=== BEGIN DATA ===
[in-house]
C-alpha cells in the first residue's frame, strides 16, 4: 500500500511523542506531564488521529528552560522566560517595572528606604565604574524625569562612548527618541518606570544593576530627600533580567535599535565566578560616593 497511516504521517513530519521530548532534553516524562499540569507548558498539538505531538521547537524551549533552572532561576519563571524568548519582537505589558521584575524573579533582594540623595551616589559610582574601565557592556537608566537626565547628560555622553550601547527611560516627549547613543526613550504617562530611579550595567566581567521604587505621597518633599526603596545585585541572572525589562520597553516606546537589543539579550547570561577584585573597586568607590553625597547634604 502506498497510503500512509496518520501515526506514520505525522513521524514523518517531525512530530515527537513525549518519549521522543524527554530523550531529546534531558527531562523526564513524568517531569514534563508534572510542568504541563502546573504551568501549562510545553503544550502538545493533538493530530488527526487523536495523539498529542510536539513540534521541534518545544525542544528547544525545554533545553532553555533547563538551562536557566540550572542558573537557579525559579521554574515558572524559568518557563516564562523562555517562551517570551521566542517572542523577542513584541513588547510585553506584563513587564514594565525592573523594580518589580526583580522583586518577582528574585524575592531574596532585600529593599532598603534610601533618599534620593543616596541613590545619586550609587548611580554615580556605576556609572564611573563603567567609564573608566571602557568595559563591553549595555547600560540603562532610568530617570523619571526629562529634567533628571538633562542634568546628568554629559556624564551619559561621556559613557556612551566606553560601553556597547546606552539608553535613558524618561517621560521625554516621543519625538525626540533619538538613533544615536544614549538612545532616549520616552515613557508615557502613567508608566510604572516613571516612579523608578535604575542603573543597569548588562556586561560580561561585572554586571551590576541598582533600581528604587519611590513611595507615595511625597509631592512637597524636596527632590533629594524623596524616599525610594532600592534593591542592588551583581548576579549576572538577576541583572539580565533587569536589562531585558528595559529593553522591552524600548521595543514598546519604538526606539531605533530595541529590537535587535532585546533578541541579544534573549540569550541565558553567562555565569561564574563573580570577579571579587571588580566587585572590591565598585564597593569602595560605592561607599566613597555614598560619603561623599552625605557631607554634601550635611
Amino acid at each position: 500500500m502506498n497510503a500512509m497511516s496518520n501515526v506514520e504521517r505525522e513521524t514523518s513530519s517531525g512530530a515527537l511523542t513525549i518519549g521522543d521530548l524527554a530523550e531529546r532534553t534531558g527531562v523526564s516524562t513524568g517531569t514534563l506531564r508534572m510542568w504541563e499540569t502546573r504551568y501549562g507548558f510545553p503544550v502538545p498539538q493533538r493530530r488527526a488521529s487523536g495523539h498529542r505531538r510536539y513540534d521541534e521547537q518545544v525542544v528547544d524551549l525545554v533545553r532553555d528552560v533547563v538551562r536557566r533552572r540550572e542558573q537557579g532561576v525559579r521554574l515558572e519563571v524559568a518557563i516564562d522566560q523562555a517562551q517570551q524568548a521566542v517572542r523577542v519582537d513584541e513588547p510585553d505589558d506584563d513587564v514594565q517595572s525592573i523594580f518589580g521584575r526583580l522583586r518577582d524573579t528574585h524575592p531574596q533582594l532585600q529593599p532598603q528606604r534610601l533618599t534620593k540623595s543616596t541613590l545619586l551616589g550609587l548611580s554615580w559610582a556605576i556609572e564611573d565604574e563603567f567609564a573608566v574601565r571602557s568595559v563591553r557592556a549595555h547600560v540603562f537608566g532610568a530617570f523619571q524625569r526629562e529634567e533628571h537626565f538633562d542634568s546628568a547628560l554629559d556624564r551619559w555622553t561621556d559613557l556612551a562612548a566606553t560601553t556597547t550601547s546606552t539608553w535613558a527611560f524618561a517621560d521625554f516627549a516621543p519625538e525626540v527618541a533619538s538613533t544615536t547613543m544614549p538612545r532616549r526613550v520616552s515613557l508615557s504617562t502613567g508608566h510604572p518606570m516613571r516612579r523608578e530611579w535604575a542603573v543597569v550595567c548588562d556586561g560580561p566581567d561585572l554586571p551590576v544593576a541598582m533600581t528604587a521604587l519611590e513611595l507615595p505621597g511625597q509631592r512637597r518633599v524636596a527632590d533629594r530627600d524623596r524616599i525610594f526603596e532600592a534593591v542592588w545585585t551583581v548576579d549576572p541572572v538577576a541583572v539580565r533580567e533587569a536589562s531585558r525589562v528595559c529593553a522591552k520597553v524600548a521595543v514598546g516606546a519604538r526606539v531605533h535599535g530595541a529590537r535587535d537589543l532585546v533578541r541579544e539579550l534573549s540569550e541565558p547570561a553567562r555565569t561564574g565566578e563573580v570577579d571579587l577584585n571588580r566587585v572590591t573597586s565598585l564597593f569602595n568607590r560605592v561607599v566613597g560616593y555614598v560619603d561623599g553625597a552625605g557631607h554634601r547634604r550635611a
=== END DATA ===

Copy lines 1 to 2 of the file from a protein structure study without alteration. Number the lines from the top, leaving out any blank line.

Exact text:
[in-house]
C-alpha cells in the first residue's frame, strides 16, 4: 500500500511523542506531564488521529528552560522566560517595572528606604565604574524625569562612548527618541518606570544593576530627600533580567535599535565566578560616593 497511516504521517513530519521530548532534553516524562499540569507548558498539538505531538521547537524551549533552572532561576519563571524568548519582537505589558521584575524573579533582594540623595551616589559610582574601565557592556537608566537626565547628560555622553550601547527611560516627549547613543526613550504617562530611579550595567566581567521604587505621597518633599526603596545585585541572572525589562520597553516606546537589543539579550547570561577584585573597586568607590553625597547634604 502506498497510503500512509496518520501515526506514520505525522513521524514523518517531525512530530515527537513525549518519549521522543524527554530523550531529546534531558527531562523526564513524568517531569514534563508534572510542568504541563502546573504551568501549562510545553503544550502538545493533538493530530488527526487523536495523539498529542510536539513540534521541534518545544525542544528547544525545554533545553532553555533547563538551562536557566540550572542558573537557579525559579521554574515558572524559568518557563516564562523562555517562551517570551521566542517572542523577542513584541513588547510585553506584563513587564514594565525592573523594580518589580526583580522583586518577582528574585524575592531574596532585600529593599532598603534610601533618599534620593543616596541613590545619586550609587548611580554615580556605576556609572564611573563603567567609564573608566571602557568595559563591553549595555547600560540603562532610568530617570523619571526629562529634567533628571538633562542634568546628568554629559556624564551619559561621556559613557556612551566606553560601553556597547546606552539608553535613558524618561517621560521625554516621543519625538525626540533619538538613533544615536544614549538612545532616549520616552515613557508615557502613567508608566510604572516613571516612579523608578535604575542603573543597569548588562556586561560580561561585572554586571551590576541598582533600581528604587519611590513611595507615595511625597509631592512637597524636596527632590533629594524623596524616599525610594532600592534593591542592588551583581548576579549576572538577576541583572539580565533587569536589562531585558528595559529593553522591552524600548521595543514598546519604538526606539531605533530595541529590537535587535532585546533578541541579544534573549540569550541565558553567562555565569561564574563573580570577579571579587571588580566587585572590591565598585564597593569602595560605592561607599566613597555614598560619603561623599552625605557631607554634601550635611